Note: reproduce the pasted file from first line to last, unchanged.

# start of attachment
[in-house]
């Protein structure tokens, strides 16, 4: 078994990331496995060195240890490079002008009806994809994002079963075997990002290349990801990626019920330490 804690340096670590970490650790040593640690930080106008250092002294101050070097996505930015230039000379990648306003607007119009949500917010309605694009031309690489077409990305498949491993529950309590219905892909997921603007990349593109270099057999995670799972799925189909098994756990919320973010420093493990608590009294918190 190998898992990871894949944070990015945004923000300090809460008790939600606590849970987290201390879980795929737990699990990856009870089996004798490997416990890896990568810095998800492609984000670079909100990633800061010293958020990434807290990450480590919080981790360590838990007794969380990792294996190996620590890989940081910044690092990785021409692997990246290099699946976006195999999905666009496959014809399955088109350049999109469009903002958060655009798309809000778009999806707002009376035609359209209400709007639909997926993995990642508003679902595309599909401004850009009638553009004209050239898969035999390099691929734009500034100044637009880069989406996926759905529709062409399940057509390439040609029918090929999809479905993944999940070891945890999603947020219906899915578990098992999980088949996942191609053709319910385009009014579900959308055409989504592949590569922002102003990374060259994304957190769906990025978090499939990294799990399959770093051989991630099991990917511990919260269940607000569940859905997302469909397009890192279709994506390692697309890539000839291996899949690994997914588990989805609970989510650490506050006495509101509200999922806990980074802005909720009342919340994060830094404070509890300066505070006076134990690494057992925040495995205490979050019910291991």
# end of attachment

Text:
[in-house]
């Protein structure tokens, strides 16, 4: 078994990331496995060195240890490079002008009806994809994002079963075997990002290349990801990626019920330490 804690340096670590970490650790040593640690930080106008250092002294101050070097996505930015230039000379990648306003607007119009949500917010309605694009031309690489077409990305498949491993529950309590219905892909997921603007990349593109270099057999995670799972799925189909098994756990919320973010420093493990608590009294918190 190998898992990871894949944070990015945004923000300090809460008790939600606590849970987290201390879980795929737990699990990856009870089996004798490997416990890896990568810095998800492609984000670079909100990633800061010293958020990434807290990450480590919080981790360590838990007794969380990792294996190996620590890989940081910044690092990785021409692997990246290099699946976006195999999905666009496959014809399955088109350049999109469009903002958060655009798309809000778009999806707002009376035609359209209400709007639909997926993995990642508003679902595309599909401004850009009638553009004209050239898969035999390099691929734009500034100044637009880069989406996926759905529709062409399940057509390439040609029918090929999809479905993944999940070891945890999603947020219906899915578990098992999980088949996942191609053709319910385009009014579900959308055409989504592949590569922002102003990374060259994304957190769906990025978090499939990294799990399959770093051989991630099991990917511990919260269940607000569940859905997302469909397009890192279709994506390692697309890539000839291996899949690994997914588990989805609970989510650490506050006495509101509200999922806990980074802005909720009342919340994060830094404070509890300066505070006076134990690494057992925040495995205490979050019910291991």